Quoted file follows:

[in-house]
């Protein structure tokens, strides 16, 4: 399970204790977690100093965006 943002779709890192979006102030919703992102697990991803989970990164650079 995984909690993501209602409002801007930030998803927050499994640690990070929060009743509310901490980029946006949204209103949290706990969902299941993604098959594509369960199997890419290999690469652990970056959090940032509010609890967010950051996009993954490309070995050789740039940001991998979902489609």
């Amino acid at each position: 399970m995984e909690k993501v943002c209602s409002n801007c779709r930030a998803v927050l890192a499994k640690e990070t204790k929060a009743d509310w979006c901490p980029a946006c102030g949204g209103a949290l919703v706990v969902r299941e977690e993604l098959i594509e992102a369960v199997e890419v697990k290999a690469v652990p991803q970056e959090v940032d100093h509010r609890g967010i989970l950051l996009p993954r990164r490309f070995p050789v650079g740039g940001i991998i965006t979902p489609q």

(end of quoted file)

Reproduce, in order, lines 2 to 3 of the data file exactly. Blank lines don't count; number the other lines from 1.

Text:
């Protein structure tokens, strides 16, 4: 399970204790977690100093965006 943002779709890192979006102030919703992102697990991803989970990164650079 995984909690993501209602409002801007930030998803927050499994640690990070929060009743509310901490980029946006949204209103949290706990969902299941993604098959594509369960199997890419290999690469652990970056959090940032509010609890967010950051996009993954490309070995050789740039940001991998979902489609």
């Amino acid at each position: 399970m995984e909690k993501v943002c209602s409002n801007c779709r930030a998803v927050l890192a499994k640690e990070t204790k929060a009743d509310w979006c901490p980029a946006c102030g949204g209103a949290l919703v706990v969902r299941e977690e993604l098959i594509e992102a369960v199997e890419v697990k290999a690469v652990p991803q970056e959090v940032d100093h509010r609890g967010i989970l950051l996009p993954r990164r490309f070995p050789v650079g740039g940001i991998i965006t979902p489609q």